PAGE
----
Like any artistic dispute, it is a question of perspective. From one angle, it is just a family spat: Guggenheim v Guggenheim. Looked at another way, it is a quarrel which sprawls across the western art world.
The Guggenheim Foundation in New York is being sued in France by the Franco-British descendants of an eccentric American millionaire for the alleged mishandling of her art collection in Venice. As the Venetian palazzo at the heart of the dispute contains the tomb of Marguerite “Peggy” Guggenheim (and 14 of her dogs), the Solomon R Guggenheim Foundation in Manhattan is also being accused of desecrating her grave.
The dispute will be heard by the Tribunal de Grande Instance in Paris on 21 May. Why Paris? Like any good family quarrel, this one goes back a long way. The French judicial system declared itself competent to intervene when two “branches” of the Guggenheim family last fell out 22 years ago. Seven of Peggy Guggenheim’s Paris-based descendants have now asked the French courts to intervene again.
Ms Guggenheim, who died in 1979 aged 81, was a collector of husbands, lovers, dogs and modern art. Her husbands included the German painter Max Ernst, and her lovers – more than 1,000, it is claimed – included the Irish writer Samuel Beckett.
She left the palazzo Venier dei Leoni and her collection of 326 works of Cubist, Surrealist and abstract art to the New York foundation started by her uncle Solomon.
According to her Paris-based descendants, she bequeathed the palazzo and collection on the strict understanding that house and paintings would be kept together, without sales, loans or additions. They now accuse the Guggenheim Foundation of turning the palazzo into a common art gallery and placing the names of more recent benefactors, Rudolph and Hannelore Schulhof, on its external walls, visible from the Grand Canal. Last summer, they claim, of 181 works on display inside the palazzo, 75 came from the Schulhof collection.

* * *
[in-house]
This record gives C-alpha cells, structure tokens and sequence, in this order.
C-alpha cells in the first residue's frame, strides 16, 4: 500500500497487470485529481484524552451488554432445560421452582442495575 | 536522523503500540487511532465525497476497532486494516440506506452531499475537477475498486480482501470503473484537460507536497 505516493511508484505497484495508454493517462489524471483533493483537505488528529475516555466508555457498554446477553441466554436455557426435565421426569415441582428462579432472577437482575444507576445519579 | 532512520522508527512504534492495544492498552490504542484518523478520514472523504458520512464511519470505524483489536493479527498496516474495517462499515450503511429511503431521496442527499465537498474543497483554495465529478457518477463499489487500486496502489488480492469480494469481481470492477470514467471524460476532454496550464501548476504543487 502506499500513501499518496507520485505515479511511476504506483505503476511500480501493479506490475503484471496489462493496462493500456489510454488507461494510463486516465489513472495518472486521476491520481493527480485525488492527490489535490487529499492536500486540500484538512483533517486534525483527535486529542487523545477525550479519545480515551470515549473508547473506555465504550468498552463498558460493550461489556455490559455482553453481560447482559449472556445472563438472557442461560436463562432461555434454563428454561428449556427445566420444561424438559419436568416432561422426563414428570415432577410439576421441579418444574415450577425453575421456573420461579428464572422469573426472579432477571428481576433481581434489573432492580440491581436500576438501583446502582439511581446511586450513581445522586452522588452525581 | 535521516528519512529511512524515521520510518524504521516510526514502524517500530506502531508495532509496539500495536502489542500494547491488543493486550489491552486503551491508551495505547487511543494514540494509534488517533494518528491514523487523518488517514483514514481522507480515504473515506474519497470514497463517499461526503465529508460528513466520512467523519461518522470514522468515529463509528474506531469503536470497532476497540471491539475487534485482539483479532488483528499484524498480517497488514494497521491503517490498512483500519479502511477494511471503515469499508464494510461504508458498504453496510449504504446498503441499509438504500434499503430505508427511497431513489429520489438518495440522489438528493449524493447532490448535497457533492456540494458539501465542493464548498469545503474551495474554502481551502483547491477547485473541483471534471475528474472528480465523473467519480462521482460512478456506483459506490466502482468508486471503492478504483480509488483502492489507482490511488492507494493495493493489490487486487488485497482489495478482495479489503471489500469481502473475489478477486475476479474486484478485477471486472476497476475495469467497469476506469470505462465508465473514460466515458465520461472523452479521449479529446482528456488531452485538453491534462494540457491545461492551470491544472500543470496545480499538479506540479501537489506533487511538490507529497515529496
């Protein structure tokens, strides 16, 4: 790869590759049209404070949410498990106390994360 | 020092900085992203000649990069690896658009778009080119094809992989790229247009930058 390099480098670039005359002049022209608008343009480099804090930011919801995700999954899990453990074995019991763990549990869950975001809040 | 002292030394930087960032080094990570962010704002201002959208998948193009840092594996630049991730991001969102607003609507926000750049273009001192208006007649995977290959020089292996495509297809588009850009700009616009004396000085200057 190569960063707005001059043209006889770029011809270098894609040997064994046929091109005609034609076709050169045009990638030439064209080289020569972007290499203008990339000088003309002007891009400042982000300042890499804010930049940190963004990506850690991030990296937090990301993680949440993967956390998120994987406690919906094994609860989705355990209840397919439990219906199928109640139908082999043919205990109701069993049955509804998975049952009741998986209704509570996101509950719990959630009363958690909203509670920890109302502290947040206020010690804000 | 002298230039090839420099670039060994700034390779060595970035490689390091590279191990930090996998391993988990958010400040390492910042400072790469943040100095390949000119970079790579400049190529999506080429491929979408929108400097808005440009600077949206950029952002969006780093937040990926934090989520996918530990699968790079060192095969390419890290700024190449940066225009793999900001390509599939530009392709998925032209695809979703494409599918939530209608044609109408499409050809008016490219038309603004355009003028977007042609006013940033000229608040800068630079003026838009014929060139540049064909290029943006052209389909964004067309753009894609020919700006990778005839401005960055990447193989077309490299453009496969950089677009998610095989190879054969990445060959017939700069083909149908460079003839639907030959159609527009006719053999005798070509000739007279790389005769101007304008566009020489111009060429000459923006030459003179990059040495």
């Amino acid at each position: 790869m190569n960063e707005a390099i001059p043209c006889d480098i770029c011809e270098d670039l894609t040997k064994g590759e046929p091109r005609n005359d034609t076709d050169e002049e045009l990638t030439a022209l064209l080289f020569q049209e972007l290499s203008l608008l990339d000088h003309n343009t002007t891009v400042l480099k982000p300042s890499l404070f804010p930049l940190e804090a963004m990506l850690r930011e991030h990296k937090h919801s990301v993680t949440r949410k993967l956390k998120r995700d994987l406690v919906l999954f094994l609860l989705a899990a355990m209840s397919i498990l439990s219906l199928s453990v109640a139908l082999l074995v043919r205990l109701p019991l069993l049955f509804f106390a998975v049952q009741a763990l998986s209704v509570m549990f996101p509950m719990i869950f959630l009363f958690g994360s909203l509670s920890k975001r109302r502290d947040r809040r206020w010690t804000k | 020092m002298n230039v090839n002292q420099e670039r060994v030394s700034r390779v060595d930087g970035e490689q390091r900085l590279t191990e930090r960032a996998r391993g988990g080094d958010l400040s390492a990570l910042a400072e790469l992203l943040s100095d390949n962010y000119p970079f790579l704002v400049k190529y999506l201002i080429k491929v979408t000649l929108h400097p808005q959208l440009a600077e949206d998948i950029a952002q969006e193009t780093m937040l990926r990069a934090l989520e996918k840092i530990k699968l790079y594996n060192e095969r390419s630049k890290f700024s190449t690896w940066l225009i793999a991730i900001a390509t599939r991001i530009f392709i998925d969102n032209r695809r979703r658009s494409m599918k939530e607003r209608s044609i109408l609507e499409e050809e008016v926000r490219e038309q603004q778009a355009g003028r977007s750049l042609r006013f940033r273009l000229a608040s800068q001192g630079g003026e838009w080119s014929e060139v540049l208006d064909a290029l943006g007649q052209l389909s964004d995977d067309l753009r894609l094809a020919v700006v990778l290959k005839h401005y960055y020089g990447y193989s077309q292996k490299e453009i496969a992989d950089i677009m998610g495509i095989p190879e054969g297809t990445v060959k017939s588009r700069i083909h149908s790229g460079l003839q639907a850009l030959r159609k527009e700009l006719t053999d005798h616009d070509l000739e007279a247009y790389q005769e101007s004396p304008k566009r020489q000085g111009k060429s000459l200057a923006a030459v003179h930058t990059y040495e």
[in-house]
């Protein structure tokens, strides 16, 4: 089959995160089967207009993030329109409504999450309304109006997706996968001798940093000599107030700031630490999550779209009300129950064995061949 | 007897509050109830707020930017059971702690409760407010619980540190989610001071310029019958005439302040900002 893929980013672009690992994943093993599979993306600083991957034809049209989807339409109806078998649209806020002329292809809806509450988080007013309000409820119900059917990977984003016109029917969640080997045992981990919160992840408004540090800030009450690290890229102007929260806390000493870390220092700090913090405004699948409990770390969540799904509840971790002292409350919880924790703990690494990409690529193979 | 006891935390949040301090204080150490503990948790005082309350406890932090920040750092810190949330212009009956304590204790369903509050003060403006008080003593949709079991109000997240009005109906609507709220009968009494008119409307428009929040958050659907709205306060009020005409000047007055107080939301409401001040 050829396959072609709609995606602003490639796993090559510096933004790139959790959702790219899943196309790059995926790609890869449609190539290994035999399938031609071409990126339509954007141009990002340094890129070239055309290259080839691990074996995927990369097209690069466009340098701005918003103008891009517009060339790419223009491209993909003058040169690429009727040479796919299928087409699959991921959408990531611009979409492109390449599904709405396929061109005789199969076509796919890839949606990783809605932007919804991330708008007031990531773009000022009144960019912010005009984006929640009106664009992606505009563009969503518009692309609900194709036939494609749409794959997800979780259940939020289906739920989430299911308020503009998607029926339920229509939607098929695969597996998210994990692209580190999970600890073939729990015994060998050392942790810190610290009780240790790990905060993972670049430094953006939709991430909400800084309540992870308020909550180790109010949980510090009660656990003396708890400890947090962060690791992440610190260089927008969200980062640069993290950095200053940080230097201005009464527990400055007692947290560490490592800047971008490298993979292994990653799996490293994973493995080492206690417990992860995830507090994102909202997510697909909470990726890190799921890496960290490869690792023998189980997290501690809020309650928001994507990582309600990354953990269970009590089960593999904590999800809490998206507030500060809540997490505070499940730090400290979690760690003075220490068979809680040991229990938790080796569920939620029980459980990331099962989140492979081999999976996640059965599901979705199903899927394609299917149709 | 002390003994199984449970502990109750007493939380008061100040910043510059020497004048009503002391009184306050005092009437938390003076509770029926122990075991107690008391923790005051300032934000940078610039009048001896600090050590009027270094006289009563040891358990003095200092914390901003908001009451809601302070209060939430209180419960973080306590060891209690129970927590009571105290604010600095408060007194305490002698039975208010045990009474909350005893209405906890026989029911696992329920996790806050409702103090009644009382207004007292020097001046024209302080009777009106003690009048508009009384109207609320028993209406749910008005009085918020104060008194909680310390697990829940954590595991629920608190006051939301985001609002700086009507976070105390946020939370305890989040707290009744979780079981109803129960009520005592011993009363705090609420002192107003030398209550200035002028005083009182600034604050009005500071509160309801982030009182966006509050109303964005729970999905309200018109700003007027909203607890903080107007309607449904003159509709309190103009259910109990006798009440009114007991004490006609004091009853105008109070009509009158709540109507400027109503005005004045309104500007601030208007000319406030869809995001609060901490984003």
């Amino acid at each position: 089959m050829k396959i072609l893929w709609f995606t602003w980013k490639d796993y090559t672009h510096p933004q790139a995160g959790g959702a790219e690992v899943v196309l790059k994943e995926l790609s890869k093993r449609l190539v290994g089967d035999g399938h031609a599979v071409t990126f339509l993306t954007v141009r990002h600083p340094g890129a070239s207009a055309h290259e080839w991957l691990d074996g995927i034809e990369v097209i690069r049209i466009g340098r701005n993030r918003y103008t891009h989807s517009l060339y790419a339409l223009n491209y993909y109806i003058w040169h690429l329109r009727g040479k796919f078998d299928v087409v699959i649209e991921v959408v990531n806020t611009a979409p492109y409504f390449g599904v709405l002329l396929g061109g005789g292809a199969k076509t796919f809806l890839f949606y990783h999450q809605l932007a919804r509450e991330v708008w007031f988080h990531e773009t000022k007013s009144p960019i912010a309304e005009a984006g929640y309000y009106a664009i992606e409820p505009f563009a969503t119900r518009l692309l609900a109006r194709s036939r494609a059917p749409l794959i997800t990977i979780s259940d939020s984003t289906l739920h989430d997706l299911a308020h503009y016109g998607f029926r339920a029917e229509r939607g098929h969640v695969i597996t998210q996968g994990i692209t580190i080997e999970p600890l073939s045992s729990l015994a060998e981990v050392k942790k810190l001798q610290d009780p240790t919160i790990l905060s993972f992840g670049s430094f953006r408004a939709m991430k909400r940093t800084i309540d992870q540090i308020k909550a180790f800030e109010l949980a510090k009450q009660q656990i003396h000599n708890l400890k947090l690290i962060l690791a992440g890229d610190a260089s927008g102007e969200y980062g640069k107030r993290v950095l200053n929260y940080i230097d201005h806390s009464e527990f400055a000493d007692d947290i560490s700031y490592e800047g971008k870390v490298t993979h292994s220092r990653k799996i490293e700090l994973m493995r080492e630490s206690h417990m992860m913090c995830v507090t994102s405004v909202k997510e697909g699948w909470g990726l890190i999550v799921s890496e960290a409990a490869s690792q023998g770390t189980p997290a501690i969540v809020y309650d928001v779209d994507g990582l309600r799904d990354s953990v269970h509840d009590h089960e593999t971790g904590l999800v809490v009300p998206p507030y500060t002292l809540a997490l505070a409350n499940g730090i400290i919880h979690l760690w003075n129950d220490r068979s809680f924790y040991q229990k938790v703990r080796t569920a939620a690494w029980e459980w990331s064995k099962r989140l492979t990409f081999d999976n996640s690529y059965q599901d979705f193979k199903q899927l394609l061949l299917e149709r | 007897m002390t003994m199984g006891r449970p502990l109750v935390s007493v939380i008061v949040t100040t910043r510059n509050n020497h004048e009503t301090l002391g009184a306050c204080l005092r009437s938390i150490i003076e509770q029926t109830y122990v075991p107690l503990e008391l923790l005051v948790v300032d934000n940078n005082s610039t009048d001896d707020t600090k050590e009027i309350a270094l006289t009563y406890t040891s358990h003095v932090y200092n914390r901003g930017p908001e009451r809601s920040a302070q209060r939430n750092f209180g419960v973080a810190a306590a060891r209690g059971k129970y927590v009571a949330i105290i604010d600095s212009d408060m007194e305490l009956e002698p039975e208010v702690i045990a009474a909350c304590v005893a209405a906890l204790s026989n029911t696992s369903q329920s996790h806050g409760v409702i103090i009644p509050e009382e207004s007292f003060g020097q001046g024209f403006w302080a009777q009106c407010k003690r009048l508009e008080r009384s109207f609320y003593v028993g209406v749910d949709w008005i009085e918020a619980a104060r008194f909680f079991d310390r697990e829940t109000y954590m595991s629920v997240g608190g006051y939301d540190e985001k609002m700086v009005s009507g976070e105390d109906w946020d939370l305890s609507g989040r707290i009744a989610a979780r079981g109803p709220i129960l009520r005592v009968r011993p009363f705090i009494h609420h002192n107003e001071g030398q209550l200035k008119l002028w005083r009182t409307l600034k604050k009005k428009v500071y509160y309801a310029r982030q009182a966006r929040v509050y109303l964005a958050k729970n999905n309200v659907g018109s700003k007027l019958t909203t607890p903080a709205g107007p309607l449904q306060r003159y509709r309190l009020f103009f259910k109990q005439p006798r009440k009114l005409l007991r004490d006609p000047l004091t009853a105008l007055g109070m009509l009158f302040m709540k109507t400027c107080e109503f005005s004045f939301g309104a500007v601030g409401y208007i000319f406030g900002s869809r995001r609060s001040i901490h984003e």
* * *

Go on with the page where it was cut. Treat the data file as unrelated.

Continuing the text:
They also allege that her burial site at the palazzo has been “desecrated” by being turned into a “sculpture garden” used for commercial cocktail parties. The garden, full of works collected by the Texan billionaires Patsy and Raymond Nasher, has been named “The Nasher Sculpture Garden”.
Sindbad Rumney, 27, Ms Guggenheim’s French great grandson and grandson of the British painter Ralph Rumney, said: “They are totally disrespecting my great grandmother’s legacy. Basically… if you have [enough] money and you have a collection, you can show it at the Peggy Guggenheim in Venice.”
His mother, the art writer Laurence Tacou, told Paris Match the Venice museum had become “an extraordinary cash machine” for The New York Guggenheim. She said Ms Guggenheim’s family hoped to prove that the New York foundation had abused Peggy’s bequest and an out-of-court settlement of the French law suit in 1992. They believed the foundation should be ordered to surrender control of the Venice collection to a new, non-profit-making committee.
The foundation says there was nothing specific about management of the collection in Peggy Guggenheim’s will. “[Our] efforts have only honoured, preserved and enhanced the memory and reputation of Peggy Guggenheim,” said Betsy Ennis, a Guggenheim spokeswoman.
Peggy was the daughter of the wealthy New York businessman Benjamin Guggenheim, who died when the Titanic sank in 1912. Despite years of quarrels with her uncle Solomon, she agreed in 1976 that his foundation could manage her collection after her death.
In a letter to the foundation, Ms Guggenheim insisted that the house and its contents – even her collection of ear-rings – must remain intact.
The sole exception to this rule was a bronze statue of a horse and well-endowed naked male rider which stood in front of her palazzo. Ms Guggenheim permitted the rider’s erect penis to be detached when religious processions passed on the Grand Canal.